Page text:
In its largest analysis of published reporting on the UN Sustainable Development Goals (SDGs) to date, PwC explored over 1,000 company reports to find out how businesses are engaging with the SDGs.

Key figures

  • 72% of companies mentioned the SDGs in their reporting
  • 25% of companies included the SDGs in their published business strategy
  • 21% of CEO or Chair statements include reference to the SDGs
  • 14% of companies mentioned specific SDG targets.

Nearly two thirds (65%) of the companies analysed referred to specific SDGs – suggesting that, at least on some level, they have attempted to identify the goals most relevant to their business and societal value.

The top three SDGs mentioned in the companies under review were:

  • Decent Work and Economic Growth (SDG8),
  • Climate Action (SDG13) and
  • Responsible Consumption and Production (SDG12).

This mirrors the 2018 report where we considered which goals, if any, companies were making a priority.

Languishing at the bottom of companies’ attention are:

  • Zero Hunger (SDG2),
  • Life Below Water (SDG14),
  • No Poverty (SDG1) and
  • Life on Land (SDG15).

This somewhat mirrors the country findings report produced by SDSN12, which notes that on average countries obtain their worst scores for Life Below Water (SDG14) and Life on Land (SDG15).

It is encouraging that Climate Action (SDG13), appears in the top 3 goals for business in all but one country. Less encouraging is the fact that Life Below Water (SDG14) doesn’t appear in the business top 3 of any of the countries in our sample.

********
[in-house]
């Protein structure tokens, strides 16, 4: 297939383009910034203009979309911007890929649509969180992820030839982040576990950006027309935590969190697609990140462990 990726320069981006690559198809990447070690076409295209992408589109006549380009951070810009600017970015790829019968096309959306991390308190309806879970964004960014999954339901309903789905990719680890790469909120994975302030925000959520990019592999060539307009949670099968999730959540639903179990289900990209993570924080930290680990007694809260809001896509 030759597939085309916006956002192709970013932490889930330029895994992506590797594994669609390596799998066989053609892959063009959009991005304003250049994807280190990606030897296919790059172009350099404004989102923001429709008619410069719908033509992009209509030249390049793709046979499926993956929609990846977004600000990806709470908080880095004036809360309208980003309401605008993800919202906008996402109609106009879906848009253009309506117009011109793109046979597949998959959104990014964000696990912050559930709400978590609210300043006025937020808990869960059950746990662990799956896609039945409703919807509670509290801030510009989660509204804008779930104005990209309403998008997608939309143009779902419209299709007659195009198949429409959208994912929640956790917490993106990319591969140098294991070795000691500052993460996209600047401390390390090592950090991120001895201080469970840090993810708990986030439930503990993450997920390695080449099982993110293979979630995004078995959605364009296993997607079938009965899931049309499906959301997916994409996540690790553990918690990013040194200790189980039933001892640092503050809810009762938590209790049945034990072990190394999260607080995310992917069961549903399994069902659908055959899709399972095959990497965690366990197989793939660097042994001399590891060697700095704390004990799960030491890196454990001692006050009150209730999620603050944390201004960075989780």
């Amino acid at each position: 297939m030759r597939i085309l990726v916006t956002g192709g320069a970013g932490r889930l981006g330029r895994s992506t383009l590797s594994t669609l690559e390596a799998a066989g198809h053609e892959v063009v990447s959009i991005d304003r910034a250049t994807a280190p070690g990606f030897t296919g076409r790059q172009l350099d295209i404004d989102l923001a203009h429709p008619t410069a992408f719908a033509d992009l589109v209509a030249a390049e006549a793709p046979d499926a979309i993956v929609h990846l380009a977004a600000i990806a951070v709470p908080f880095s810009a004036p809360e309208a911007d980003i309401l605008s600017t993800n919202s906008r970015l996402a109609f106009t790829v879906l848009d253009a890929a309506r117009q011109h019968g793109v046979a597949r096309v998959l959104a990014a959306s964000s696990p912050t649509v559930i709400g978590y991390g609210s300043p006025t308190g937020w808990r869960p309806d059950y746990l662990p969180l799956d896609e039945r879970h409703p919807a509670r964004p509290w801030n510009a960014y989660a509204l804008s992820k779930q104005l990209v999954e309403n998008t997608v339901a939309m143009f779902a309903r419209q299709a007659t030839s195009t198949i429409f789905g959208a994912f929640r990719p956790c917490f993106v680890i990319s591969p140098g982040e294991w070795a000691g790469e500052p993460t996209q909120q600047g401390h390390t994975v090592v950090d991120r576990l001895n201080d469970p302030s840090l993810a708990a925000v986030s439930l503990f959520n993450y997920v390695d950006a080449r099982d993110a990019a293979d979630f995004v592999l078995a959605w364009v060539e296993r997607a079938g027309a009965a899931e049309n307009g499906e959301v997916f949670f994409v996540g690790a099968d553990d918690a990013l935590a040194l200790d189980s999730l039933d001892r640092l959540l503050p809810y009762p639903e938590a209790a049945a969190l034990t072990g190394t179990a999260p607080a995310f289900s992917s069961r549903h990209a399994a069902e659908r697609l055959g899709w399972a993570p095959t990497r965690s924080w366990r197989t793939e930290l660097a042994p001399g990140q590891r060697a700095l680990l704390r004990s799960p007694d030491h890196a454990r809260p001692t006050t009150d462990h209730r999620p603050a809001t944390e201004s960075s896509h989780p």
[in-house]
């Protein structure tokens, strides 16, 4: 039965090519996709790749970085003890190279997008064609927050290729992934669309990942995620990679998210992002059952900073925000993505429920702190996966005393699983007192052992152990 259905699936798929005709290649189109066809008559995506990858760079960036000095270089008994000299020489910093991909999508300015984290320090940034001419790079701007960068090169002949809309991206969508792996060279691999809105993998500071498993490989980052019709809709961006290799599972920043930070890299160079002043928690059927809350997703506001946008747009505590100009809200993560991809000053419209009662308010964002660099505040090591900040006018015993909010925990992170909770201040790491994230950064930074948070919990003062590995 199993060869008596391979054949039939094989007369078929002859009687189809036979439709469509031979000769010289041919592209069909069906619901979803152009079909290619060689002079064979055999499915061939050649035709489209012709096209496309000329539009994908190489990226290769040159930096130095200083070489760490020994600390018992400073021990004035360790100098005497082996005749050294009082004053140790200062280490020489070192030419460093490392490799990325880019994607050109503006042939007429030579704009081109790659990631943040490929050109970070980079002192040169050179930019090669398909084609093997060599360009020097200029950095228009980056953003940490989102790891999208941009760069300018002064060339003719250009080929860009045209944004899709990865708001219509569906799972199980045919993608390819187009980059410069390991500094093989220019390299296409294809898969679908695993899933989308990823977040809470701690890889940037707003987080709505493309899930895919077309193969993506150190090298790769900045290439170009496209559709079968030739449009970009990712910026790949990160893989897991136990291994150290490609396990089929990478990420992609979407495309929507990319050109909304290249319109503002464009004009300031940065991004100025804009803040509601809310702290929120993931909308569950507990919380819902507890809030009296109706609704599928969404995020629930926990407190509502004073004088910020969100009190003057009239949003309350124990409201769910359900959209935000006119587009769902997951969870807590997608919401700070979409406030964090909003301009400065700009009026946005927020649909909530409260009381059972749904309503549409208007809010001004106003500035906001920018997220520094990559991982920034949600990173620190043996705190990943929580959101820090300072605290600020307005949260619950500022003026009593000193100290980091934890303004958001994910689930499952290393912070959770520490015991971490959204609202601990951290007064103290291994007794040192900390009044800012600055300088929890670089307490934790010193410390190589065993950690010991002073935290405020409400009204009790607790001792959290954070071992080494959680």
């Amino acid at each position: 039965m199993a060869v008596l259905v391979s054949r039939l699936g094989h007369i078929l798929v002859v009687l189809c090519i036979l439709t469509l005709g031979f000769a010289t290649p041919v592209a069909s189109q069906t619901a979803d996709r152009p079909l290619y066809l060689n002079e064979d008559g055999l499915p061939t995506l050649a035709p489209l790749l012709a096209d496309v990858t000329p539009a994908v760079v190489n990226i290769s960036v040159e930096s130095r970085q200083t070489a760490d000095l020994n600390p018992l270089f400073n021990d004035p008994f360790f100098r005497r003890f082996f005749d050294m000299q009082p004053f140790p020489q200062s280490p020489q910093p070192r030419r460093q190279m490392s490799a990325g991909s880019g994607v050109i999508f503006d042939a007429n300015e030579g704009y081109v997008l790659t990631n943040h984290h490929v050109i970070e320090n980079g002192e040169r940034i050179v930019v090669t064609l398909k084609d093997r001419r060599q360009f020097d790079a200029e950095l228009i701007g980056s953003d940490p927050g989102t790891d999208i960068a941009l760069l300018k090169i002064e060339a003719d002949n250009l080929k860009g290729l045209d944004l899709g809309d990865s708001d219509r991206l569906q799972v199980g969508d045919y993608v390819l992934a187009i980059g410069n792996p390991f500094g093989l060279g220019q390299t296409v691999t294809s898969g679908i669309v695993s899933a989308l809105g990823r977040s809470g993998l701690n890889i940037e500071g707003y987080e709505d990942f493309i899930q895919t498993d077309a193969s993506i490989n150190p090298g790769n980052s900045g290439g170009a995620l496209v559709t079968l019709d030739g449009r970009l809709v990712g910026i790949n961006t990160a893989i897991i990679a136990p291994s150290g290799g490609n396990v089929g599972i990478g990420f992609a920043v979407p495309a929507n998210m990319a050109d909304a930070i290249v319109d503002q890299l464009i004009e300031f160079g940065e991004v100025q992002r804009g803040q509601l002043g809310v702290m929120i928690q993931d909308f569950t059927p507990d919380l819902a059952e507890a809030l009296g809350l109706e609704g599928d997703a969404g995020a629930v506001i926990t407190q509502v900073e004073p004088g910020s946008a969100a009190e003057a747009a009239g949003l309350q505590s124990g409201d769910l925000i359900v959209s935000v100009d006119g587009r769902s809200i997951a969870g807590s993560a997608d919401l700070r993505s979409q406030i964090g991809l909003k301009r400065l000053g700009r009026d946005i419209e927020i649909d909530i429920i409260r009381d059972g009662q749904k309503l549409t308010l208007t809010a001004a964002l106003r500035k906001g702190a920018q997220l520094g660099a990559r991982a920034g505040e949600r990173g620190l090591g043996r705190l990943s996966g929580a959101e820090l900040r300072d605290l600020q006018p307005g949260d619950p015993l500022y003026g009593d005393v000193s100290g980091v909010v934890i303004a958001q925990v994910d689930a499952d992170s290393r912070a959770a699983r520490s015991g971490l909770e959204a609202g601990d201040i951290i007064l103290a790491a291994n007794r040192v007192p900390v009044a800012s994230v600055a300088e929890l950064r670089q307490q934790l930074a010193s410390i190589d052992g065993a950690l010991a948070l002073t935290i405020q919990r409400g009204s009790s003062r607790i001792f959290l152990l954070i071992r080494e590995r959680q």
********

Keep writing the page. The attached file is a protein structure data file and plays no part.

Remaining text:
The selection of individual SDGs becomes more informative when seen from an industry sector perspective.

Each sector appears to have selected the goals that have the most direct impact on their operations.

So many companies are now taking some form of action, so many investors are demanding greater accountability and so many consumers are demanding better options, that embracing sustainable business is becoming a must to remain competitive.

Research reveals that individual corporate initiatives are likely not enough; rather, companies will almost certainly have to work from a common roadmap to transform entire industry sectors in order to make progress towards fixing the systems our world depends on – whether they be food, transport, energy or finance.

The framework for that common roadmap already exists in the form of the UN SDGs. Now is the time to do that by using the targets associated with the individual goals to shape the overall strategy of the business. And that strategy, which encompasses SDG ambitions, has to be operationalised throughout the organisation, its success measured and progress reported on. By making the SDGs central to business strategy, and by doing it at scale throughout companies and across industry sectors, we can still affect the system transformations that will be central to all our futures.

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